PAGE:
Ok, so coffee seems to be the topic du jour (see comments from Barry and Jamey). I’m okay with that because I am a coffee addict. Yes I am. I’m addicted and I’m proud. Not as addicted as some, but an addict nonetheless. Addicted, addicted, addicted! Now that I’ve got that out of my system …

Ok. Hand’s up who hates the bitter taste of bad coffee coupled with burnt milk? Thought so. I’ve had really bad coffee at Sticky Fingers (what was I thinking?) and Harbour Lights (on the waterfront), and lots of very average coffee from Sals (Salamanca), Kafe Kara (gasp!), and just about every restaurant in Hobart. Although I’ve equally had great coffee at each of these establishments and at Zum and T42. If you’re not after eggs (sorry Jamey, but it’s not always about the food), then Machine Laundry Café is rather fab. But don’t even mention Maldini to me … I’m still suffering the trauma!

So where does the HRB go for a coffee when the craving really hits hard? Firstly (and I know you’re not going to like this one), Hudson’s (gasp! choke!). Sorry. I know the whole paper cup thing is an issue for some, and I am risking my credentials flying out the window (oops, too late, there they go), but I have never had a bad coffee there. However, the whole serve-yourself, fight-the-mums-for-a-seat, try-to-talk-over-the-gaggle-of-Collegiate-girls thing is jarring to the nerves (added to a caffeine jolt, that can be just dangerous!). So the alternate haunt?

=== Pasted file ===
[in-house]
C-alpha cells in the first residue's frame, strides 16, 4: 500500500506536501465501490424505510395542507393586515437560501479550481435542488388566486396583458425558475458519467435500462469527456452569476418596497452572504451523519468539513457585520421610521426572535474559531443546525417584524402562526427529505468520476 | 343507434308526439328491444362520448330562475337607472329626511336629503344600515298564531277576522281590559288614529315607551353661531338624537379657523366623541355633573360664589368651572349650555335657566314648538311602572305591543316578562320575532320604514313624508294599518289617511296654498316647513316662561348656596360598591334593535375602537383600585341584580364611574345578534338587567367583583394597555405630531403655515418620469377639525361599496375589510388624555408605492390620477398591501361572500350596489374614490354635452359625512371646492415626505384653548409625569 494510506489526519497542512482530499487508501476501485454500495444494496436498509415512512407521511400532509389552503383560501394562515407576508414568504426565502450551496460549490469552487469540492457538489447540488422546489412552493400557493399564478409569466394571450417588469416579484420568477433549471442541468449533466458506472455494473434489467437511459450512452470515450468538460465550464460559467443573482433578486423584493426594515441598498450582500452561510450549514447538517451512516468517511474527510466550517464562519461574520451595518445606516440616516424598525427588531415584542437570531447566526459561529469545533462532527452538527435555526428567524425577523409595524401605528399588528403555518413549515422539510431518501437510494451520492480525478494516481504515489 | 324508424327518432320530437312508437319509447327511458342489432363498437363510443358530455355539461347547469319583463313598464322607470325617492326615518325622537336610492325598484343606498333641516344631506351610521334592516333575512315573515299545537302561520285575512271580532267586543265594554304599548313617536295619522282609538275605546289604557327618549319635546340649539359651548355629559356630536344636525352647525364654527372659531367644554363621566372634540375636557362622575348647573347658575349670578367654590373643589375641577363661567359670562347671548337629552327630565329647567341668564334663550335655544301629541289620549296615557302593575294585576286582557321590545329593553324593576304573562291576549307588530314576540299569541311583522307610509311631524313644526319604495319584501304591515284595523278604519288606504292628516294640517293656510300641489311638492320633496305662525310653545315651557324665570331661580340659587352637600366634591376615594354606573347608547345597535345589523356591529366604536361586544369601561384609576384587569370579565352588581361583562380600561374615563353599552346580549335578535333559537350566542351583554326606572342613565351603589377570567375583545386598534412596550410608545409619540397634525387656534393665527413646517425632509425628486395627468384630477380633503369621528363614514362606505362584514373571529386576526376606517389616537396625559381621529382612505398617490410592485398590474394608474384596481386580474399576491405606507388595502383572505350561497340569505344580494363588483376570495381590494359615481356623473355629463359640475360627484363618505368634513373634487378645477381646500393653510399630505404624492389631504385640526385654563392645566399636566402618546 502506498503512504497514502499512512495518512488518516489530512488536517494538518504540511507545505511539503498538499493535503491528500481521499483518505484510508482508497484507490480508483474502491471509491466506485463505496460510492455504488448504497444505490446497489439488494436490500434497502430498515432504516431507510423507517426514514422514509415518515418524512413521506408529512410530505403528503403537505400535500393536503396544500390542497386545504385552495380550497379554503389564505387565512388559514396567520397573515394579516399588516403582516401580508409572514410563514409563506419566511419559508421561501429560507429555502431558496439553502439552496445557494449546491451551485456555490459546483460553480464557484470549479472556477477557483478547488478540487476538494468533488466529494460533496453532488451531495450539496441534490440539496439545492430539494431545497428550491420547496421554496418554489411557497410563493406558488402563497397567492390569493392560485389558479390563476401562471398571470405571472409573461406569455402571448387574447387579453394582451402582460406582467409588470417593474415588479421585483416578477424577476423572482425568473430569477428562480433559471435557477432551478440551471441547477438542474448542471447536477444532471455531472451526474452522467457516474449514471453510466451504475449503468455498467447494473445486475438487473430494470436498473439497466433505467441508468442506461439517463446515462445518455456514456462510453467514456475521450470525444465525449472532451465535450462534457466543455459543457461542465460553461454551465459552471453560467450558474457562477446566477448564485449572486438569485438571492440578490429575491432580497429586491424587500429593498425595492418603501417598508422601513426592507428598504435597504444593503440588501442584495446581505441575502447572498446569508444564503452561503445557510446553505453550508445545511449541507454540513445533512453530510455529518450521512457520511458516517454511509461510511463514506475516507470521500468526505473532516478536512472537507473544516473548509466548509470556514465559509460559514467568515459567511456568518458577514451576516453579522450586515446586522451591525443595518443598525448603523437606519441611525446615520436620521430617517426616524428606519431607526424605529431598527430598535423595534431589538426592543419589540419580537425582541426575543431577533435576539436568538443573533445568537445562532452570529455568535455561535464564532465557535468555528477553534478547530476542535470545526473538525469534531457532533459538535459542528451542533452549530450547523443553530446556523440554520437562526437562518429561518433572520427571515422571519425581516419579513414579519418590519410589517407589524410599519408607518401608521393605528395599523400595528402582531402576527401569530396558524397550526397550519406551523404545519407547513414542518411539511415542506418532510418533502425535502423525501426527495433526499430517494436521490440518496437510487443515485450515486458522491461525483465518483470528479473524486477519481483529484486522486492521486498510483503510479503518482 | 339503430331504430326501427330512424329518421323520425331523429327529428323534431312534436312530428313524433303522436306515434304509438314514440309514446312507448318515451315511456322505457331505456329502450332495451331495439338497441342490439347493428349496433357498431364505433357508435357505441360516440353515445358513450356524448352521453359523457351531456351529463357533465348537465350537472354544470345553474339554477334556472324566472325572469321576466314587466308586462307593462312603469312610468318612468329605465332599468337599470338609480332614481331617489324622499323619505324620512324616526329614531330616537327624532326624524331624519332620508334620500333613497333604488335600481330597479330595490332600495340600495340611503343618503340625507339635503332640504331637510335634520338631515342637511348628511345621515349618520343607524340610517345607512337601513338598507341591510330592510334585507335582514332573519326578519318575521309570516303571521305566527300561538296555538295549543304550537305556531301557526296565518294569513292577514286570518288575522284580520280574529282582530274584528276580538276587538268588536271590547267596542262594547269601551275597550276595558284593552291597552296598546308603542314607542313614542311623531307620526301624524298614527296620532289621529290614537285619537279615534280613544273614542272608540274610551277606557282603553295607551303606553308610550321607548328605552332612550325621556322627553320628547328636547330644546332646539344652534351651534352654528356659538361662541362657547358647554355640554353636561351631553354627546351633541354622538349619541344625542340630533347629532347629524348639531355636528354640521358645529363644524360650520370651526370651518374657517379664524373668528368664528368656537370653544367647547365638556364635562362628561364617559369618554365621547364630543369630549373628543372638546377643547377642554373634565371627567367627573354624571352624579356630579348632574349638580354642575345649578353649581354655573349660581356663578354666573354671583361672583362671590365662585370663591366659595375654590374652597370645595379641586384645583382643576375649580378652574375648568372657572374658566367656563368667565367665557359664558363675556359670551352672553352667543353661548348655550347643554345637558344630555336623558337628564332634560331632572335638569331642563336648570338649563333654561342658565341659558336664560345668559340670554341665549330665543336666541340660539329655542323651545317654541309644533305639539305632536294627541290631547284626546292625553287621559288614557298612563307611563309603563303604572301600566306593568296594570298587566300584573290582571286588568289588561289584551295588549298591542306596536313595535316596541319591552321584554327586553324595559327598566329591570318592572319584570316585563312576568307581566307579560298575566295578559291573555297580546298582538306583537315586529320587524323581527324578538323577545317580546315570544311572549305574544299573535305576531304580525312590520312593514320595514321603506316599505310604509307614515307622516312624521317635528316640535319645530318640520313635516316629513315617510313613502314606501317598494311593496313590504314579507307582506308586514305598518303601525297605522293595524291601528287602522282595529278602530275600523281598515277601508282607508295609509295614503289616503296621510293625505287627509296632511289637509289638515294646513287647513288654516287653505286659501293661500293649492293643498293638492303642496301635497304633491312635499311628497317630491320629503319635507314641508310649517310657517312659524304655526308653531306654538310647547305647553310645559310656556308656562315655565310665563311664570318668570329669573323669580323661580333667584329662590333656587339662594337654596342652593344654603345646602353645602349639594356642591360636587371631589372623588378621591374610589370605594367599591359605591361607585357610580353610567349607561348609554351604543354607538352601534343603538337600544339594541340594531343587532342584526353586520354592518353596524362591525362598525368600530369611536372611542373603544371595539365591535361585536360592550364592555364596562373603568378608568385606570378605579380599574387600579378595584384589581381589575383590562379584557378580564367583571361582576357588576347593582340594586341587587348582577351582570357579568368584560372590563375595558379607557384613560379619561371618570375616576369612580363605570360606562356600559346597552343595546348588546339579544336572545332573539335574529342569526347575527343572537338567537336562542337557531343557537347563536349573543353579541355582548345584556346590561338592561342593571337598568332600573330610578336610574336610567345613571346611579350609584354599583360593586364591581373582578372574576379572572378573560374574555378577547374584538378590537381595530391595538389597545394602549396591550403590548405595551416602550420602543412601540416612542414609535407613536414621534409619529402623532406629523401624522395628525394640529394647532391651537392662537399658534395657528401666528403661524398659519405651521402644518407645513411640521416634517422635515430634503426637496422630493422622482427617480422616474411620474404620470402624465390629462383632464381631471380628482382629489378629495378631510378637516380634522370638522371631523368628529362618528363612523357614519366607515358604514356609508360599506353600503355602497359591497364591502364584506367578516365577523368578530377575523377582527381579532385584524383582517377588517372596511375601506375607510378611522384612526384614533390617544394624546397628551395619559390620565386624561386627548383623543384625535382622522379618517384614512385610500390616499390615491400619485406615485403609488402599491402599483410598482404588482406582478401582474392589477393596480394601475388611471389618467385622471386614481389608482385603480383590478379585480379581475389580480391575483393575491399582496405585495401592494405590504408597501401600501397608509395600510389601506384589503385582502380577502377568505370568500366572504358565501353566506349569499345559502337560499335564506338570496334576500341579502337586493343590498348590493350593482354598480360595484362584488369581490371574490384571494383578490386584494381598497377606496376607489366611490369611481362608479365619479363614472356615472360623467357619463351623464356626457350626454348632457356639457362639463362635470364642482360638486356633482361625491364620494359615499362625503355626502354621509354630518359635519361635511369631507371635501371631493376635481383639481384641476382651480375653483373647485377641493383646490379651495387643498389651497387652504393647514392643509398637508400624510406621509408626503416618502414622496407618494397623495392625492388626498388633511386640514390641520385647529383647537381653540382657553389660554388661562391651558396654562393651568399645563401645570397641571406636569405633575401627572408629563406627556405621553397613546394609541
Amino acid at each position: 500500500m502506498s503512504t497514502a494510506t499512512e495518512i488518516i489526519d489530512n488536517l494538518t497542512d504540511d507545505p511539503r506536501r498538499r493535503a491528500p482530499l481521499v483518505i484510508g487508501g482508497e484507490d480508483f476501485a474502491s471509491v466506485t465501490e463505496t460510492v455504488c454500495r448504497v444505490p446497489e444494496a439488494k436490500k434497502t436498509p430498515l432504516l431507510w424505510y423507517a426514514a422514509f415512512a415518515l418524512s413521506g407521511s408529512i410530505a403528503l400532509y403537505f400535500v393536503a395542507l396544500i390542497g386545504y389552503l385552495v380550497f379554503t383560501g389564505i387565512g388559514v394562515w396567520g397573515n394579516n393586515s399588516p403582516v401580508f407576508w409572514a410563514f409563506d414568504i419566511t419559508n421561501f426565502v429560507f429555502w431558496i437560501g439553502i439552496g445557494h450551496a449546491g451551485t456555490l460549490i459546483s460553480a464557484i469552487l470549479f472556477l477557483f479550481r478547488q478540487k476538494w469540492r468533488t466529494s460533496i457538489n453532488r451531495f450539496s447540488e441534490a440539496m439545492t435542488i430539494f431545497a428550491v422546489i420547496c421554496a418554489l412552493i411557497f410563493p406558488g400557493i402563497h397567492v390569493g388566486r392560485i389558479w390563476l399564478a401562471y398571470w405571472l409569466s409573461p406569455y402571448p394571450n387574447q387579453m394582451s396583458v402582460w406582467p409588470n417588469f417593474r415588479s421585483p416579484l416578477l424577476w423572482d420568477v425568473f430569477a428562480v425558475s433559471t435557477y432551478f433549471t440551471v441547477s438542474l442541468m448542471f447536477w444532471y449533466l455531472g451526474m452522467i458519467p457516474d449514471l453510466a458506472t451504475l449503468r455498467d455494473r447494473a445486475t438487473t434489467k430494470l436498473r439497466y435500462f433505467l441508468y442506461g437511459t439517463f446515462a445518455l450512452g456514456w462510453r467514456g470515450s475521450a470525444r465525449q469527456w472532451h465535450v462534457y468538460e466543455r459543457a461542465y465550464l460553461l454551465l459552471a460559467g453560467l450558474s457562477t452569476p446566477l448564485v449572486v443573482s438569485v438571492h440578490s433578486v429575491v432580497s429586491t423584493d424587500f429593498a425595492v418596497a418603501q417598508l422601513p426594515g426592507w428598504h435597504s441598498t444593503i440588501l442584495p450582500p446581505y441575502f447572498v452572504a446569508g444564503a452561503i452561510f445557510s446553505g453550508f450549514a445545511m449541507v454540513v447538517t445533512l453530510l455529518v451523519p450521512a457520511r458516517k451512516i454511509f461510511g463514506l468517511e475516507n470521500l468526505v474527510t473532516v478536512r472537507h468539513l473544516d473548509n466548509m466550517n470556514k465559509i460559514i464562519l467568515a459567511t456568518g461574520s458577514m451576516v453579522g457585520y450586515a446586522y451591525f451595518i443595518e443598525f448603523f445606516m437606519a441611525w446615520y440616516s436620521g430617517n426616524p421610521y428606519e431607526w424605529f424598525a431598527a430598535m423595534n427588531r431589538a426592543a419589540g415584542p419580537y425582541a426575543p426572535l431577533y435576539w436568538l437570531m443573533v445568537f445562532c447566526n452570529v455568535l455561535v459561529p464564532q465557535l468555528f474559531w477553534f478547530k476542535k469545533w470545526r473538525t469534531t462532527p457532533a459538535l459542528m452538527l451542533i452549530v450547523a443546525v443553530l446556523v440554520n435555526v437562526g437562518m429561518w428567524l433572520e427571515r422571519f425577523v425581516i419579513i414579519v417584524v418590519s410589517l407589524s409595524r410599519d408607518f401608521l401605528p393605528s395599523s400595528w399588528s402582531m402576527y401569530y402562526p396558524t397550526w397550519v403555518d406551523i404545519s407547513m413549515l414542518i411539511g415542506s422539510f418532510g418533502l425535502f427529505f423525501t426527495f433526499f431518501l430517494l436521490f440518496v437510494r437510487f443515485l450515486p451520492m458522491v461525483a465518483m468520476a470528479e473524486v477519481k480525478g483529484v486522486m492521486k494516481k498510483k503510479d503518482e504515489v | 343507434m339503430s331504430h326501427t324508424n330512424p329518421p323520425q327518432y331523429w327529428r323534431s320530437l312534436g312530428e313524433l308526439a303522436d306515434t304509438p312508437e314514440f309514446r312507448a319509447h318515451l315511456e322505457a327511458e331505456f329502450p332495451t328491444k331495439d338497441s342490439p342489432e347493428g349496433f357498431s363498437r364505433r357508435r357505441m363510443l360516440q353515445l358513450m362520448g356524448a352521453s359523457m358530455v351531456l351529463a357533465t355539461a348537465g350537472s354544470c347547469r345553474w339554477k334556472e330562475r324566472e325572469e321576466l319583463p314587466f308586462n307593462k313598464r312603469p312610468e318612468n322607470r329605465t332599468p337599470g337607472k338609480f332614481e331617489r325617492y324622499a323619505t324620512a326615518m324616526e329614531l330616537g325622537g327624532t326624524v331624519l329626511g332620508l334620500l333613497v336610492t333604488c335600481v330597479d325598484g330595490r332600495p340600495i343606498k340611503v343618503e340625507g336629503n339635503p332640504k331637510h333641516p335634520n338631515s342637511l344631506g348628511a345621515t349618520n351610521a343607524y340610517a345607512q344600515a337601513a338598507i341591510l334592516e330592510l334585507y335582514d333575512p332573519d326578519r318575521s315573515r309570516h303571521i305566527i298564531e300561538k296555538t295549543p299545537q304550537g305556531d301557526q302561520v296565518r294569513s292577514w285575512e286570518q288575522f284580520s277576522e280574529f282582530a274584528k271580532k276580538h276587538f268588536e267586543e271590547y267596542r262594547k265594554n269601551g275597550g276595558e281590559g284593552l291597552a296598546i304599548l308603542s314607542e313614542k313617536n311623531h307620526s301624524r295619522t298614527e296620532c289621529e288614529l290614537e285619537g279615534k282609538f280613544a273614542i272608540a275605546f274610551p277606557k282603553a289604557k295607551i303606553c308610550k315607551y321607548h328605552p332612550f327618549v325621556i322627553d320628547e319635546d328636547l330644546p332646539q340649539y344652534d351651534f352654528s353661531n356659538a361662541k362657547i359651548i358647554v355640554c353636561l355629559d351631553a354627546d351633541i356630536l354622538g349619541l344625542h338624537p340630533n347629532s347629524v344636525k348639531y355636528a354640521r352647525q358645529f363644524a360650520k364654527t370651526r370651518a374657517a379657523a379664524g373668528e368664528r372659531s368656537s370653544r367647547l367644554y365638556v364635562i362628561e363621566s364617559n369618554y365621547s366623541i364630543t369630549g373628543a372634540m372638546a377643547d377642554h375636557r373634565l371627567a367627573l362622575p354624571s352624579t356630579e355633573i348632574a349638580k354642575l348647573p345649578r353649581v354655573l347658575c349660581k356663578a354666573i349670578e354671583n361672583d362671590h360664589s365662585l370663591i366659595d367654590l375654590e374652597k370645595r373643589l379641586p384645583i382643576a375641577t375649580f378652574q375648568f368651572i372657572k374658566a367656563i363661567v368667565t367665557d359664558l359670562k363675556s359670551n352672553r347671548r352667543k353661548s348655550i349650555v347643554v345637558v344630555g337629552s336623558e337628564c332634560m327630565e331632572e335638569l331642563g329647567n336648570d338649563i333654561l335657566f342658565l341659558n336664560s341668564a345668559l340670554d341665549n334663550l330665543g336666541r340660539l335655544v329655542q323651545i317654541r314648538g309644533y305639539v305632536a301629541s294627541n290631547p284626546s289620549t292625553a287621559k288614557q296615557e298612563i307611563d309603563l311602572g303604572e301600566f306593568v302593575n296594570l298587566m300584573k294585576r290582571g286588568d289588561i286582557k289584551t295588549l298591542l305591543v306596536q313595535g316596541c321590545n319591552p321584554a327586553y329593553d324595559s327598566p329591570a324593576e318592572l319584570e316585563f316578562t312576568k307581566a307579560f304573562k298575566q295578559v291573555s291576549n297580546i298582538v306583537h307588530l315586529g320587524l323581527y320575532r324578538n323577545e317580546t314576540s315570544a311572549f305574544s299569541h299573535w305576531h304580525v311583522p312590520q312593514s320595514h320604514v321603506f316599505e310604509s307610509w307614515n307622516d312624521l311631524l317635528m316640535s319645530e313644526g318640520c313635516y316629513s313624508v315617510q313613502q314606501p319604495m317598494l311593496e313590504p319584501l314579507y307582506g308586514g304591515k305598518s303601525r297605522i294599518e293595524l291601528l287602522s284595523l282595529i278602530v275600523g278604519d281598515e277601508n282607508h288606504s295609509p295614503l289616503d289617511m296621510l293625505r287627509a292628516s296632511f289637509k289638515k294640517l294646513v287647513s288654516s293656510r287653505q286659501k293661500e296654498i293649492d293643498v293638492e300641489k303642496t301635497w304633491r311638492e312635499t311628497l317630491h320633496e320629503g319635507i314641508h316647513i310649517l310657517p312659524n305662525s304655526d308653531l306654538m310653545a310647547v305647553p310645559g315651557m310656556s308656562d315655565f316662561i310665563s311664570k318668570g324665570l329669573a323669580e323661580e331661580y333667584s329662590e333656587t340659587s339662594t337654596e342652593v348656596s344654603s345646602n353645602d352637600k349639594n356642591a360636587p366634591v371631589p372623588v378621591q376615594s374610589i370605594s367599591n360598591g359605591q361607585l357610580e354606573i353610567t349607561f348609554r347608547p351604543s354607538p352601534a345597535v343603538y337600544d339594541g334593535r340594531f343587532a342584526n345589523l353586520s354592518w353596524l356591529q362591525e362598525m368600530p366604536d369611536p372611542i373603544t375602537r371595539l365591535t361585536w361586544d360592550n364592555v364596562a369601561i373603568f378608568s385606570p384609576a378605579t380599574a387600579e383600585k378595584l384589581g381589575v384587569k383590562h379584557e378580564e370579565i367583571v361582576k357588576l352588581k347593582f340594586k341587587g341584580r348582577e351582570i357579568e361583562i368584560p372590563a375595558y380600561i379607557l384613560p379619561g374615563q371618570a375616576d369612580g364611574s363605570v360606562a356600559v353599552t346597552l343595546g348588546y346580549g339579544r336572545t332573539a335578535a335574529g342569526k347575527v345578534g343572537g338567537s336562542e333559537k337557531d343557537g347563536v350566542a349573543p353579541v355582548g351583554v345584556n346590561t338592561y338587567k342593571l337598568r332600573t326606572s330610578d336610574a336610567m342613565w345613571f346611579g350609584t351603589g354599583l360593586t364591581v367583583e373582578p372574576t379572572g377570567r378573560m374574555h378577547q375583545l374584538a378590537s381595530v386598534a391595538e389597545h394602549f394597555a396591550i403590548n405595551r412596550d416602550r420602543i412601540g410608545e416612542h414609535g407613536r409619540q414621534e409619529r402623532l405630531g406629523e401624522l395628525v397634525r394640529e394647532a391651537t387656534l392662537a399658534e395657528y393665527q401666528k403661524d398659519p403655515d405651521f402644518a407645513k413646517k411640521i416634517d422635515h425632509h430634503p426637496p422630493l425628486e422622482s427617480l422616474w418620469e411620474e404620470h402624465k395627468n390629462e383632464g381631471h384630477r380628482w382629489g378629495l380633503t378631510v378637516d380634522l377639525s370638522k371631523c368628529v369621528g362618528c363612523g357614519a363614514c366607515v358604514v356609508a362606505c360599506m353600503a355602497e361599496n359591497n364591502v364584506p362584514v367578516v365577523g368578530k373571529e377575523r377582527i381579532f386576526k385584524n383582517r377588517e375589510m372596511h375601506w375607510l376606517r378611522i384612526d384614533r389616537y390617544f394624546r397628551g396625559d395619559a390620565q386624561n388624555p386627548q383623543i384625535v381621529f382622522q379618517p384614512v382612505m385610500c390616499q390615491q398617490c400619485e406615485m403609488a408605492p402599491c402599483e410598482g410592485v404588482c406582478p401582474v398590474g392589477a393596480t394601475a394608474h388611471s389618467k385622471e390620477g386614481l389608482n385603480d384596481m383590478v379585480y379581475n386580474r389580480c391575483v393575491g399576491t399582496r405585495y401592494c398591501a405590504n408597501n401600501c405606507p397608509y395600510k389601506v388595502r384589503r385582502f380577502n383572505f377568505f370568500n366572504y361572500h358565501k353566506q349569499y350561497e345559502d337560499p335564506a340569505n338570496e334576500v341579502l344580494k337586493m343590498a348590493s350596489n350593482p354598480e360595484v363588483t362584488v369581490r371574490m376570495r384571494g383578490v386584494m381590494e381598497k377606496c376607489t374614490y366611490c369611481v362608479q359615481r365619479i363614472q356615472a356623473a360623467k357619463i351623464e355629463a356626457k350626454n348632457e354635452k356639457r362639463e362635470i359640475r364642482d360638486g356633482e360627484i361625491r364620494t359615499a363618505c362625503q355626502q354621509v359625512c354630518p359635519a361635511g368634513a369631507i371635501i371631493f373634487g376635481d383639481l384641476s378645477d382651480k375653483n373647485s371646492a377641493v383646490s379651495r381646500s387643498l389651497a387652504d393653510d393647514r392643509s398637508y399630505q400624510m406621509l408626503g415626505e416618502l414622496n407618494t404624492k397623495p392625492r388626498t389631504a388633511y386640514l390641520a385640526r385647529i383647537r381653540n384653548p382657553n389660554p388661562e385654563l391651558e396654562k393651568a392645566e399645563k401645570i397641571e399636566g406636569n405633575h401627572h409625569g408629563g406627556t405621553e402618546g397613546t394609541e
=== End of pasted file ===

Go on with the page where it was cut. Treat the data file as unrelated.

Barcelona. Yes, yes, yes, I have gone completely mad. But they literally have the BIGGEST coffee cups on the planet. I swear it’s true. AND the coffee in those buckets is actually good gear. Now I know I said I was a coffee addict, but coffee GLUTTON is more like it. Coffee in a bucket gets me all excited (actually, that added to a caffeine jolt probably isn’t safe either).

Take away coffee? Well yes there’s Hudson’s there too. OR you could do something out of the ordinary and go to the Backdoor Café (in the atrium behind Rockerfeller’s). Good coffee. Seriously good coffee. And tell the proprietor Julie your name just once, and she’ll remember it for life! And of course, you can then sit in the atrium and enjoy a bit of peace and quiet. Aaaaaaaaaaaaaahhhhhhhhhhhhhhhh.

GW the HRB

Wednesday, November 03, 2004


It would appear that I have picked at the scab of dissatisfied diners everywhere. See the recent comment from SJC below (a spray well worthy of the Hobart Restaurant Bitch of the Year Award)! There is a saying among people who apparently know: People in Hobart won’t complain, they just won’t come back. Well, get angry I say! Complain until your spleen will vent no more! Share the load with other like-minded, thinking souls and you shall be set free! Bugger not going back – tell wait staff if they are rude, tell restaurateurs if their restaurant could do with a kick up the butt, and for the love of all that is Holy – tell them if their menu is a carbon copy of everyone else’s! And then tell them that you WILL be back and you WILL expect an improvement!

That ought to get them thinking (one would hope).

GW (The HRB)

Tuesday, November 02, 2004

Drink Drive, Bloody Idiot

A wee thought occurred to me this morning about how to do two good deeds for humanity in one fell swoop.